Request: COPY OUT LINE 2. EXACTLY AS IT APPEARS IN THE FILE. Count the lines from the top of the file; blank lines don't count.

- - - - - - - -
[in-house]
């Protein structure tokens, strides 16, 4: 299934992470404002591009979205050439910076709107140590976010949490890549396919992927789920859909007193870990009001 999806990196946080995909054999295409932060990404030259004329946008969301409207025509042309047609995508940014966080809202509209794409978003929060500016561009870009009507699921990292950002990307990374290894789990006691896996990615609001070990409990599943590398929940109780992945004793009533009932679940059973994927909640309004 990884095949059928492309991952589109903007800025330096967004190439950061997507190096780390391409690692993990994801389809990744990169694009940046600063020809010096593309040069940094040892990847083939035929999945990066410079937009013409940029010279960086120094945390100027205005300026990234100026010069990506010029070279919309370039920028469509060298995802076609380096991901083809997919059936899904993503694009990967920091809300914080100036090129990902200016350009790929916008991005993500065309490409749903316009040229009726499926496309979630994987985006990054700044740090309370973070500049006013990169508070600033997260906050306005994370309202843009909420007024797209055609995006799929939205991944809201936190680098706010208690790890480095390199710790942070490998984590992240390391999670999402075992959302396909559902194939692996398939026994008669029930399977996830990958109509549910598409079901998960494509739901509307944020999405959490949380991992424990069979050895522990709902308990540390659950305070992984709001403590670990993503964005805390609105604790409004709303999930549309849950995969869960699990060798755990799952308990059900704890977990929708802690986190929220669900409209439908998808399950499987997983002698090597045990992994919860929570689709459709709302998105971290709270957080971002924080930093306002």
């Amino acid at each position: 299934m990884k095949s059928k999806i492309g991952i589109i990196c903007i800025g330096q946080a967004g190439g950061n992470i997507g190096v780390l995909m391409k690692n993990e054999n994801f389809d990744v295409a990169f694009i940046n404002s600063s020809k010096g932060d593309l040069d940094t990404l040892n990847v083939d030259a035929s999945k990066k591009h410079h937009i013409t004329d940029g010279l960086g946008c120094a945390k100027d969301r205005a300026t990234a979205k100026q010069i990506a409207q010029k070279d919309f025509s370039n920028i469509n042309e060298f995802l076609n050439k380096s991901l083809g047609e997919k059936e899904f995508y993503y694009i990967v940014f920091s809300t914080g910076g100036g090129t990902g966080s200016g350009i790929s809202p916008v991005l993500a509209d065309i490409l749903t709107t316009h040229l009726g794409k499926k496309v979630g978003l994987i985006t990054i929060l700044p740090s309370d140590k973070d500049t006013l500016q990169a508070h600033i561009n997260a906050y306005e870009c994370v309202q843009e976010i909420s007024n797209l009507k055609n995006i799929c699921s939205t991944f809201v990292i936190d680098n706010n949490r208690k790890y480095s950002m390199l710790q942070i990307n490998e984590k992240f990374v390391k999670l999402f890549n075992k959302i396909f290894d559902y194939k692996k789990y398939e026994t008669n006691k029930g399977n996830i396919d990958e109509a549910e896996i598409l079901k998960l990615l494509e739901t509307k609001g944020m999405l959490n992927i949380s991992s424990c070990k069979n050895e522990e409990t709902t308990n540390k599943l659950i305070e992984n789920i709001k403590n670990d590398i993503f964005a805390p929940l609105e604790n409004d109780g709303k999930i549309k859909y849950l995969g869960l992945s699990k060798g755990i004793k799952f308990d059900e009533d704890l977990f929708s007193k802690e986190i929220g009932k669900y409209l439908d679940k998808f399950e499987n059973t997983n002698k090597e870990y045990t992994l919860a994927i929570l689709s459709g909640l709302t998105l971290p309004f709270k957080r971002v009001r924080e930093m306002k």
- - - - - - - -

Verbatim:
């Protein structure tokens, strides 16, 4: 299934992470404002591009979205050439910076709107140590976010949490890549396919992927789920859909007193870990009001 999806990196946080995909054999295409932060990404030259004329946008969301409207025509042309047609995508940014966080809202509209794409978003929060500016561009870009009507699921990292950002990307990374290894789990006691896996990615609001070990409990599943590398929940109780992945004793009533009932679940059973994927909640309004 990884095949059928492309991952589109903007800025330096967004190439950061997507190096780390391409690692993990994801389809990744990169694009940046600063020809010096593309040069940094040892990847083939035929999945990066410079937009013409940029010279960086120094945390100027205005300026990234100026010069990506010029070279919309370039920028469509060298995802076609380096991901083809997919059936899904993503694009990967920091809300914080100036090129990902200016350009790929916008991005993500065309490409749903316009040229009726499926496309979630994987985006990054700044740090309370973070500049006013990169508070600033997260906050306005994370309202843009909420007024797209055609995006799929939205991944809201936190680098706010208690790890480095390199710790942070490998984590992240390391999670999402075992959302396909559902194939692996398939026994008669029930399977996830990958109509549910598409079901998960494509739901509307944020999405959490949380991992424990069979050895522990709902308990540390659950305070992984709001403590670990993503964005805390609105604790409004709303999930549309849950995969869960699990060798755990799952308990059900704890977990929708802690986190929220669900409209439908998808399950499987997983002698090597045990992994919860929570689709459709709302998105971290709270957080971002924080930093306002």